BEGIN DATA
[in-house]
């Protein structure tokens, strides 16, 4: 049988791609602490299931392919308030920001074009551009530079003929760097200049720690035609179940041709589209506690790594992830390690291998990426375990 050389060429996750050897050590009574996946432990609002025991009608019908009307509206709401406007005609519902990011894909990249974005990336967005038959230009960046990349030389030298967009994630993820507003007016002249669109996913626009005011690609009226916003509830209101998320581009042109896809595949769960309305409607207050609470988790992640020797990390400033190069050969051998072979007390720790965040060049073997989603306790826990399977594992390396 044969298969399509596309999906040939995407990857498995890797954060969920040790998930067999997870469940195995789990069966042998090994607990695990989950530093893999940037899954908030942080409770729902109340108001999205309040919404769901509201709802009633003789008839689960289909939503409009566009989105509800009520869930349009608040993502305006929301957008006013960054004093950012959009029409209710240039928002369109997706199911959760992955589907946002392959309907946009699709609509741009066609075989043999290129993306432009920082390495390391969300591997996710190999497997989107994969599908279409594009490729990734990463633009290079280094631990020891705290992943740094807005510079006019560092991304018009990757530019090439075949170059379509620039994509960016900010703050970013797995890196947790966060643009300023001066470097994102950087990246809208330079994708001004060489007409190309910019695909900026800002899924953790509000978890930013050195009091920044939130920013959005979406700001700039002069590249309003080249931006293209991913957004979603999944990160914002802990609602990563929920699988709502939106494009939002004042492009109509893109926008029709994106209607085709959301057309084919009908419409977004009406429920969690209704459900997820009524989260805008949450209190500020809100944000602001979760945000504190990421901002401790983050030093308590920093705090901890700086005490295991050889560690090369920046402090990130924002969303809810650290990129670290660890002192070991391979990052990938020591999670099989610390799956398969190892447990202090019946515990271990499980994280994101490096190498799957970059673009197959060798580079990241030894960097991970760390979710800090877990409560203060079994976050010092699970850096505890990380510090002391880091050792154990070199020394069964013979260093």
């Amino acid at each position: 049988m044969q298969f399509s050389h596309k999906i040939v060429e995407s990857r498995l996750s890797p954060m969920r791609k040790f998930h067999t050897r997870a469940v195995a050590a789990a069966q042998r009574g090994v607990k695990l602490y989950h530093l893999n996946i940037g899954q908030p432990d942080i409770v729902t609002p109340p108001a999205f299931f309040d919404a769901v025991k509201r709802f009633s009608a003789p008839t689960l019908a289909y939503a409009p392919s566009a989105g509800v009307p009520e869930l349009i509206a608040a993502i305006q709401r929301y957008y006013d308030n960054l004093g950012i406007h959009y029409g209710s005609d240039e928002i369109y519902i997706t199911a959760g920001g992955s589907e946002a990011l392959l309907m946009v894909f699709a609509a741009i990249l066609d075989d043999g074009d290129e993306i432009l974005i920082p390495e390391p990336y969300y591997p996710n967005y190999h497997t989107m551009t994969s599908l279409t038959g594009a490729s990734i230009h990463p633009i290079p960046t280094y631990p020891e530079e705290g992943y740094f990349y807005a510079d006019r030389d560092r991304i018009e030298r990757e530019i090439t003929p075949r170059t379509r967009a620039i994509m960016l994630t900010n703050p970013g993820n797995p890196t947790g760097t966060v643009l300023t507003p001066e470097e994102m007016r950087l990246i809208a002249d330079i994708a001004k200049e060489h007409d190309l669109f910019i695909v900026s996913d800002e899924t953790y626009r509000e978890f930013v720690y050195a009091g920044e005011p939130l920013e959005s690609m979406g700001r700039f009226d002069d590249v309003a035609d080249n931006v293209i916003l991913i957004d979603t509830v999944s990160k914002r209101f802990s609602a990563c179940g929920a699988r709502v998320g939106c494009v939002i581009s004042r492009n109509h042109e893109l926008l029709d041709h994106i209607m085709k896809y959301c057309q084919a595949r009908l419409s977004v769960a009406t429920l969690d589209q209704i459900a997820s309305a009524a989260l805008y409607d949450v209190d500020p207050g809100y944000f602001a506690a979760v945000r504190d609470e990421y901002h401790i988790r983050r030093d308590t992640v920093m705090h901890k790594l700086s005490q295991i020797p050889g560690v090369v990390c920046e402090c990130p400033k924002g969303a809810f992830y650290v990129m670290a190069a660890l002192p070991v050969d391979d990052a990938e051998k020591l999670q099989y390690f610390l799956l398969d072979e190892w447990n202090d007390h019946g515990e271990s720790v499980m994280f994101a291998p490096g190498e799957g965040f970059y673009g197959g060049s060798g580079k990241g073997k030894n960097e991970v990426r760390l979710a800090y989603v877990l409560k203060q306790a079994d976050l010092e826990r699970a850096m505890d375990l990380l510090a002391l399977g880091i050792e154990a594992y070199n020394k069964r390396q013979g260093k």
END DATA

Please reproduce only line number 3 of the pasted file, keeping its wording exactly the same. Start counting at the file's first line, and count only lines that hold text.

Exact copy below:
């Amino acid at each position: 049988m044969q298969f399509s050389h596309k999906i040939v060429e995407s990857r498995l996750s890797p954060m969920r791609k040790f998930h067999t050897r997870a469940v195995a050590a789990a069966q042998r009574g090994v607990k695990l602490y989950h530093l893999n996946i940037g899954q908030p432990d942080i409770v729902t609002p109340p108001a999205f299931f309040d919404a769901v025991k509201r709802f009633s009608a003789p008839t689960l019908a289909y939503a409009p392919s566009a989105g509800v009307p009520e869930l349009i509206a608040a993502i305006q709401r929301y957008y006013d308030n960054l004093g950012i406007h959009y029409g209710s005609d240039e928002i369109y519902i997706t199911a959760g920001g992955s589907e946002a990011l392959l309907m946009v894909f699709a609509a741009i990249l066609d075989d043999g074009d290129e993306i432009l974005i920082p390495e390391p990336y969300y591997p996710n967005y190999h497997t989107m551009t994969s599908l279409t038959g594009a490729s990734i230009h990463p633009i290079p960046t280094y631990p020891e530079e705290g992943y740094f990349y807005a510079d006019r030389d560092r991304i018009e030298r990757e530019i090439t003929p075949r170059t379509r967009a620039i994509m960016l994630t900010n703050p970013g993820n797995p890196t947790g760097t966060v643009l300023t507003p001066e470097e994102m007016r950087l990246i809208a002249d330079i994708a001004k200049e060489h007409d190309l669109f910019i695909v900026s996913d800002e899924t953790y626009r509000e978890f930013v720690y050195a009091g920044e005011p939130l920013e959005s690609m979406g700001r700039f009226d002069d590249v309003a035609d080249n931006v293209i916003l991913i957004d979603t509830v999944s990160k914002r209101f802990s609602a990563c179940g929920a699988r709502v998320g939106c494009v939002i581009s004042r492009n109509h042109e893109l926008l029709d041709h994106i209607m085709k896809y959301c057309q084919a595949r009908l419409s977004v769960a009406t429920l969690d589209q209704i459900a997820s309305a009524a989260l805008y409607d949450v209190d500020p207050g809100y944000f602001a506690a979760v945000r504190d609470e990421y901002h401790i988790r983050r030093d308590t992640v920093m705090h901890k790594l700086s005490q295991i020797p050889g560690v090369v990390c920046e402090c990130p400033k924002g969303a809810f992830y650290v990129m670290a190069a660890l002192p070991v050969d391979d990052a990938e051998k020591l999670q099989y390690f610390l799956l398969d072979e190892w447990n202090d007390h019946g515990e271990s720790v499980m994280f994101a291998p490096g190498e799957g965040f970059y673009g197959g060049s060798g580079k990241g073997k030894n960097e991970v990426r760390l979710a800090y989603v877990l409560k203060q306790a079994d976050l010092e826990r699970a850096m505890d375990l990380l510090a002391l399977g880091i050792e154990a594992y070199n020394k069964r390396q013979g260093k």